another excerpt from the book I'm writing on technology, terrorism, and
time at DHS, tentatively titled "Skating on Stilts." (If you want to
read the excerpts in a more coherent fashion, try the categories on the
right labeled "Excerpts from the book." I'm afraid I can't fix the bug
in TypePad that prevents me from putting them in the category in
reverse-chronological order.) Comments and factual quibbles
are welcome, either in the comments section or by email:
firstname.lastname@example.org. If you're dying to order the book, send
mail to the same address. I'm still looking for an agent and a
publisher, so feel free to make recommendations on that score too.
Slowly, as I wander back and forth in the rows, the puzzle starts to fall into place. The oldest passenger was seventy-one; the youngest was three. The names in the pools are other family members who died on the same flight. Husbands died with wives. Parents with children. Most of the passengers, though, died alone. Which would be worse, I wonder, facing death without a hand to hold or knowing that your spouse will die with you?
Close to the entrance is a knot of benches for children – two girls traveling with their parents and three eleven-year-olds without family. What was the hijacking like for these youngsters, I wonder, imagining the chaos as the passengers were forced into the back of the plane. For the first time, and the last, they’d seen adult authority breaking down – the bad guys winning.
The birthyear arrangement means that a long barren stretch of gravel separates the eleven-year-olds from the twenty-two-year-olds who worked in the building. Bereft of flowers and personal touches, all of the benches seem a little lonely; off by themselves, the children’s benches seem all the lonelier.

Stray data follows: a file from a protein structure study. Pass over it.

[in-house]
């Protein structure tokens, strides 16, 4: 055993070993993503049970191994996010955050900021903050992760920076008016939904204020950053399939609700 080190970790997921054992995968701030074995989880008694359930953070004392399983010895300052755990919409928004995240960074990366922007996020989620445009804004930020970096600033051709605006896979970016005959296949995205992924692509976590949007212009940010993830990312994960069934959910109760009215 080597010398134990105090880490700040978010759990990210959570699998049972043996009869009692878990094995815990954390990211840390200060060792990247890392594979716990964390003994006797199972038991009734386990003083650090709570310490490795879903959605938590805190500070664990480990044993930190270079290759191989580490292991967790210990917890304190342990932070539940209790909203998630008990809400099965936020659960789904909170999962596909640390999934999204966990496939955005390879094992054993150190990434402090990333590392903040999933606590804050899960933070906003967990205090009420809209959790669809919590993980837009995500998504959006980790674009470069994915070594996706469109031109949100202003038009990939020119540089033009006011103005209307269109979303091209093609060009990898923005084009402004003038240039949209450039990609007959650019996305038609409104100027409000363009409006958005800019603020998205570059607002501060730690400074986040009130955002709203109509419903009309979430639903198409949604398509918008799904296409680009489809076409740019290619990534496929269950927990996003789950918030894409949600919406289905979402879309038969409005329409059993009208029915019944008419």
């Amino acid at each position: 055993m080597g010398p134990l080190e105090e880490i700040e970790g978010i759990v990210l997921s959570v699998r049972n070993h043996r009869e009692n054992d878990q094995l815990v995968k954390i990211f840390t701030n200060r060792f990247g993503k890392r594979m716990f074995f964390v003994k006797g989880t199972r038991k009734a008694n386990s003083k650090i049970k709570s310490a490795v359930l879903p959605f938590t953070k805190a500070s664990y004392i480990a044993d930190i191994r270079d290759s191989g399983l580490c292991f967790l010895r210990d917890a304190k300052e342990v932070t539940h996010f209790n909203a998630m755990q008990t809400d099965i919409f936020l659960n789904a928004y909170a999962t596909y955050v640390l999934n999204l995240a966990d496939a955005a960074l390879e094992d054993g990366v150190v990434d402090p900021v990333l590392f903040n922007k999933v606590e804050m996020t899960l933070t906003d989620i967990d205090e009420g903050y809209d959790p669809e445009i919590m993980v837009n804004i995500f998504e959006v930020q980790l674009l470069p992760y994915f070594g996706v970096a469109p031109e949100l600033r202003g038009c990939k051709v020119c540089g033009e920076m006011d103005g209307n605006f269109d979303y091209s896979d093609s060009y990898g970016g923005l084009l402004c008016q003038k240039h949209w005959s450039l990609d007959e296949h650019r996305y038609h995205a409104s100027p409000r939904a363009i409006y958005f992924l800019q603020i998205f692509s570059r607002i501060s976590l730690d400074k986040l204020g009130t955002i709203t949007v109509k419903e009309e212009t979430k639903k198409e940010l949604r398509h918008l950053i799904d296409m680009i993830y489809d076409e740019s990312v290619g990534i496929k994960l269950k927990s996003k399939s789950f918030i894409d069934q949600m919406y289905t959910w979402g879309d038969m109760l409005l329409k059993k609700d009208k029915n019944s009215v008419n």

In the wake of the attacks, I recanted my support for the wall. I testified to the 9/11 commission about the risks of overprotecting civil liberties. Then I served the Robb-Silberman commission that investigated our intelligence failures in Iraq; I helped make recommendations about how to keep weapons of mass destruction out of terrorists’ hands.
And finally in 2005 I joined the brainy, hard-charging Michael Chertoff at the Department of Homeland Security. Wiser career decisions have been made; DHS was being widely mocked as disorganized and obsessed with duct tape and color schemes for terror warnings. But I’ve never turned down a chance to work in government with someone I respected, and bringing order to DHS policy was a chance to undo some of the harm that the wall had caused.
I had to decide where DHS policy could make the most difference. One place where the Department of Homeland Security had unquestioned responsibility was the border. In fact, the one unquestionably good idea at the core of DHS was uniting border responsibilities that had been split among three cabinet secretaries. Neglected by all three secretaries, border security had collapsed under the weight of ever-increasing jet travel. Border officials were waving more and more visitors through our immigration and customs checkpoints with only a cursory look.
Al Qaeda sent twenty hijackers to carry out the 9/11 attacks. All but one got past our border defenses. Even stopping that one hijacker took an act of courage on the part of the border agent; in those days, keeping a Saudi traveler out of Orlando could easily trigger complaints about discrimination and lost tourism.
We had to rebuild those defenses – but without stopping international travel. That would require clarity and determination. Already, the toughest measures were being stalled.
Civil liberties groups, far from feeling abashed at the role their doctrine had played in 9/11, were loudly fighting DHS’s new security measures. They had an eager audience abroad; in fact, our allies in Europe had already forced DHS to rebuild the wall between law enforcement and intelligence, at least as far as border data was concerned. The Europeans had threatened to withhold data on transatlantic travelers unless DHS promised to keep that data from intelligence agencies – and even from other parts of the department.